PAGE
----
Key drivers

Flexible, personalised support based on unique needs of each client and a focus on lived experiences, personal well being are critical drivers of this innovation.Transitions from hospital based care to independent living is possible in a graded fashion for persons with mental health issues, experiencing long term needs; provided a dynamic, adaptive and responsive system of care is available that responds to personal needs, distress and crisis. This system has to be monitored carefully with precision, empathy and focus on promotion of interdependence and stimulation of hope, especially during the initial stages.



Some problems (chronic mental health issues) remain persistent, although enhanced personal attention seems to help. In some cases, however a shared housing option may not be the best. So a shift back into a high support environment could be sought. Options, choices thus have to be available, as should frequent review systems.

Social Order and challenging notions of the same could pose some difficulty - what is normal? Who lives in a community? Why, when, when not? These discussions are engaged in, only if there are opportunities; and SH provides this implicitly. Everyday social transactions and negotiations impact perceptions and behavior resulting in fresh perspectives among community members, although, an untoward incident can result in a negative spiral sometimes; but a diversity in opinion, thought and attitude helps in arriving at a somewhat balanced view, even within the community, one hopes.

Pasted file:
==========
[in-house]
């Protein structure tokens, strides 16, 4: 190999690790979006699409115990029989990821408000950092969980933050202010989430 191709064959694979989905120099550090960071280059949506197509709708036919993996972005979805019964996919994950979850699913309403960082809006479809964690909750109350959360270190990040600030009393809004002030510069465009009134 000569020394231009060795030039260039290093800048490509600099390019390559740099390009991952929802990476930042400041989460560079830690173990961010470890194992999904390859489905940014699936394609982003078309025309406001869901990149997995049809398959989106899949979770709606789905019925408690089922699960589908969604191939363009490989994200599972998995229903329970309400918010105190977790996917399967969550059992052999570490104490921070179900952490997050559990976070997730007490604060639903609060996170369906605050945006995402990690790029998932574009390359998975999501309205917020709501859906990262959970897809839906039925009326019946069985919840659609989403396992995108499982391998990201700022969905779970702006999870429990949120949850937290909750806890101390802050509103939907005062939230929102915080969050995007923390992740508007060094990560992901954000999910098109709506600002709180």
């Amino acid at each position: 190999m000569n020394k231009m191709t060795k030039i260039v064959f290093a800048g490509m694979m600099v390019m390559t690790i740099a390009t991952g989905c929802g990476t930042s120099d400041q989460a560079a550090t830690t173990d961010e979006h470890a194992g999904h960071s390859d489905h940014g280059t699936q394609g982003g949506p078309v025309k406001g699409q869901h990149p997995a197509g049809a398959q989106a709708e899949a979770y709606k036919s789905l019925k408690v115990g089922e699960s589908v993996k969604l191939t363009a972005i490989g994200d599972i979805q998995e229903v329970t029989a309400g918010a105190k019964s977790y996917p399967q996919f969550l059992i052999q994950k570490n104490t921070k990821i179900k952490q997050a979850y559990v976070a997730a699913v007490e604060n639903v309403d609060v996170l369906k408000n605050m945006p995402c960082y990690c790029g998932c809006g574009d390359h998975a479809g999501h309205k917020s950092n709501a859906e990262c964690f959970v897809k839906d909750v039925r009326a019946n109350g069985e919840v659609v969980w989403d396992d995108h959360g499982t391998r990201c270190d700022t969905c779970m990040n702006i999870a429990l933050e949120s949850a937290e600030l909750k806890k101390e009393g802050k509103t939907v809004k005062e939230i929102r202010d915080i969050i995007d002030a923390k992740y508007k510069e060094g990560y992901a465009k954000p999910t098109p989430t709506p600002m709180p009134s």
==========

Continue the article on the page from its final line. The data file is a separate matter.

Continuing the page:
Social order and high dependence on the known and clinically and socially established approaches to mental health care could influence care giving and programme management. Thus care coaches could be in conflict between what was and what should/ could be in terms of autonomy and choice promotion, or facilitating in an intervention. An exercise was thus initiated to arrive at a framework or “code” that would guide these decisions, with a focus on everyday implementation beyond the philosophical or ideological orientation, such that day to day complexities or how much involvement, when, where, on what constitutes a mental health concern or acute distress or crisis etc. are explicitly and uniformly stated and standardised, to the extent possible.



Our focus is to demonstrate shared housing as cost effective and viable option, take the innovation to scale in other settings with similar challenges, particularly government and not-for profit institutional facilities; and in the process transform institutional mental health care. This may bring about radical change with implications for larger mental health movement given leadership vested with these facilities.



  • The Banyan​


Evaluation methods

Quasi experimental design with two groups (non random assignment based on choice), with repeated measures over 18 months to examine effects (once every 6 months) on multiple outcome measures of interest. Ethnographic observations, focus group discussions and in-depth qualitative interviews are being conducted to offer directions,complement and nuance the quantitative enquiry.


Impact details

67 women were shifted into shared housing; 50 women continue to sustain this over the last 12 months, across 11 homes.

92% of women demonstrate gains in community functioning over a 6 month period, with more participation in leisure, shopping and cohesion-co-operation for running of home. Preliminary analysis of data at 6 months from intervention, reveals significant gains in community functioning as indicated by scores on CIQ (Community Integration Questionnaire).


  1. National Human Rights Commission (1999, 2012)
  2. WHO World Mental Health atlas, 2011